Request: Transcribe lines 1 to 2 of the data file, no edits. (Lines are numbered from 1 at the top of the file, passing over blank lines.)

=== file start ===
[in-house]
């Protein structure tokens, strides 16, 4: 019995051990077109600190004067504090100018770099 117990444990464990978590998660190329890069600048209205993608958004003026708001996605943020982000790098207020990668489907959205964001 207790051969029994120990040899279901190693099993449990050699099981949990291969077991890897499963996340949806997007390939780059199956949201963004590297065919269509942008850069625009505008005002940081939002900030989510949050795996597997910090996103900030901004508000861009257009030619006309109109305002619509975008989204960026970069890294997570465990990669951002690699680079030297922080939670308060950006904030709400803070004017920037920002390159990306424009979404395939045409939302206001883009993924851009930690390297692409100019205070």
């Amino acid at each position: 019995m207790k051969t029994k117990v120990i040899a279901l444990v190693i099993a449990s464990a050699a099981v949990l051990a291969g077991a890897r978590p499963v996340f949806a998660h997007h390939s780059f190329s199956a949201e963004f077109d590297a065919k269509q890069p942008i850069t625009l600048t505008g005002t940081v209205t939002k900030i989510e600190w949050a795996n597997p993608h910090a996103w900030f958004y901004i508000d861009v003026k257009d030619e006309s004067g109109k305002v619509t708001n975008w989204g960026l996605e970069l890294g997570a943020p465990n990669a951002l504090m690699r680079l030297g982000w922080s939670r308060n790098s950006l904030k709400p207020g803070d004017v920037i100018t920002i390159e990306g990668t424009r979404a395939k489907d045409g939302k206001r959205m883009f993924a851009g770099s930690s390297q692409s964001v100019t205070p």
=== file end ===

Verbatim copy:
[in-house]
């Protein structure tokens, strides 16, 4: 019995051990077109600190004067504090100018770099 117990444990464990978590998660190329890069600048209205993608958004003026708001996605943020982000790098207020990668489907959205964001 207790051969029994120990040899279901190693099993449990050699099981949990291969077991890897499963996340949806997007390939780059199956949201963004590297065919269509942008850069625009505008005002940081939002900030989510949050795996597997910090996103900030901004508000861009257009030619006309109109305002619509975008989204960026970069890294997570465990990669951002690699680079030297922080939670308060950006904030709400803070004017920037920002390159990306424009979404395939045409939302206001883009993924851009930690390297692409100019205070």